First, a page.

Detrimental Download: How Might Alien Artifical Intelligence Behave?

There have been a multitude of science fiction themes made available in books and film over the last several decades dealing with artificial intelligence, where hostile computer systems seek to destroy mankind as a result of their inherent hatred (or fear) stemming from the pivotal formulation of self-awareness. These range, of course, from the walking terrors seen in the Terminator films, to computer systems like Mike and HAL, appearing respectively in Robert Heinlein’s The Moon is a Harsh Mistress and Clark’s 2001: A Space Odyssey, which due to their elaborate and complex programming, wake up and begin making decisions on their own.

Most times, much like the SkyNet system’s decision to eradicate humanity, artificial intelligence systems in science fiction begin to see people as either a scourge or a harvestable resource, and hence enslavement and extermination ensue. However, these situations always stem from the notion that the artificial intelligence we’re dealing with had their origins in human design; seldom, if ever, are we dealing with an extraterrestrial artificial intelligence that may behave in ways vastly different from how a system designed by humans might be expected to act.

Several weeks ago, I interviewed an artificial intelligence expert named Ben Goertzel, whom I asked about this concept. Goertzel, who has authored a number of science fiction works as well, offered that extraterrestrial intelligences would likely be uninterested in humanity. The notion that ET AI would seek us out as potential energy sources seems unlikely, in Goertzel’s opinion, since any advanced race would likely have harnessed far greater energy sources than might be extrapolated from a comparatively primitive race like ours. On the other hand, after the interview I was approached by a Russian contact of mine, Alexei Turchin, who has undertaken extensive analysis of potential dangers in artificial intelligence which might be “downloaded” through the use of systems like SETI and, more importantly, corresponding METI systems (which would actually attempt to engage ETs through the use of messages within signals we may one day broadcast into the cosmos in search of life elsewhere). Turchin noted that Goertzel’s position excluded the possibility that alien AI would seek to utilize Earth’s resources for purposes of replication, rather than as energy source alone.

A typical scenario might involve what appears to be a complex machine, “signaled” to Earth much like in Carl Sagan’s book Contact, where a message downloaded from an extraterrestrial source contains a complex technical blueprint for building some kind of device. In the book (as well as the film adaptation), this device puts the human “occupant” in contact with extraterrestrials, whereas in an alien AI scenario, the designs sent along to humans might result in the construction of an AI technology which reproduces partially through its dependence on an eager (but slightly foolhardy) terrestrial intelligence (like ours, for instance). While we would seek to learn from extraterrestrials by building such devices, this, of course, could result in the presence of an AI system that, while intended for colonization or even general survey of various points throughout the cosmos, could effect life here on Earth in a number of ways. What happens, for example, if this newfound “intelligence,” by virtue of its design, begins to usurp our natural mode of existence here on Earth, possibly even with detrimental effects in the long run? Would Earth suddenly begin to seem very crowded, or might we find ourselves in a war against alien AI that, while operating in our midst with little or no direct interest in humans, nonetheless become our enemies because they threaten to steal our resources?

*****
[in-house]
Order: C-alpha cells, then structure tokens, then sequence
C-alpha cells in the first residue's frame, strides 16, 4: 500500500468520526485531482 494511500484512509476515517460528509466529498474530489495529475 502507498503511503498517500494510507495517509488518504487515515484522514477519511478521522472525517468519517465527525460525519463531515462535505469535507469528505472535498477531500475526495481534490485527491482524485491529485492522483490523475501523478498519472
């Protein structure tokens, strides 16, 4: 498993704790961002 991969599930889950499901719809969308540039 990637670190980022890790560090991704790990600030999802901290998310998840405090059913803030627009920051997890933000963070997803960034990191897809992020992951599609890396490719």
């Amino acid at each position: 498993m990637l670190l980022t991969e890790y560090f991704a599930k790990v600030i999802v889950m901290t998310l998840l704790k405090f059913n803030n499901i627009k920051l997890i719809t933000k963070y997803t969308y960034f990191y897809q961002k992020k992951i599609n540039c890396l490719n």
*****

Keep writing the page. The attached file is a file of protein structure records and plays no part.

When it comes to speculating about how an AI system designed by aliens (and in the example above, subsequently contracted to humans to be built through SETI) might operate, the typical notions of “self aware computer systems that turn against their creators” may become obsolete. The motives, thought processes, and methodologies applied by advanced intelligence from elsewhere simply may not have the same desire to divide and conquer as our film-based techno-drones have so often done… but in the long run, there may be other dangers present under such circumstances that we’ve never even stopped to think about. If dangerous or hostile potential exists, should we maybe stop to consider the possibilities?


Micah Hanks is a writer, podcaster, and researcher whose interests cover a variety of subjects. His areas of focus include history, science, philosophy, current events, cultural studies, technology, unexplained phenomena, and ways the future of humankind may be influenced by science and innovation in the coming decades. In addition to writing, Micah hosts the Middle Theory and Gralien Report podcasts.
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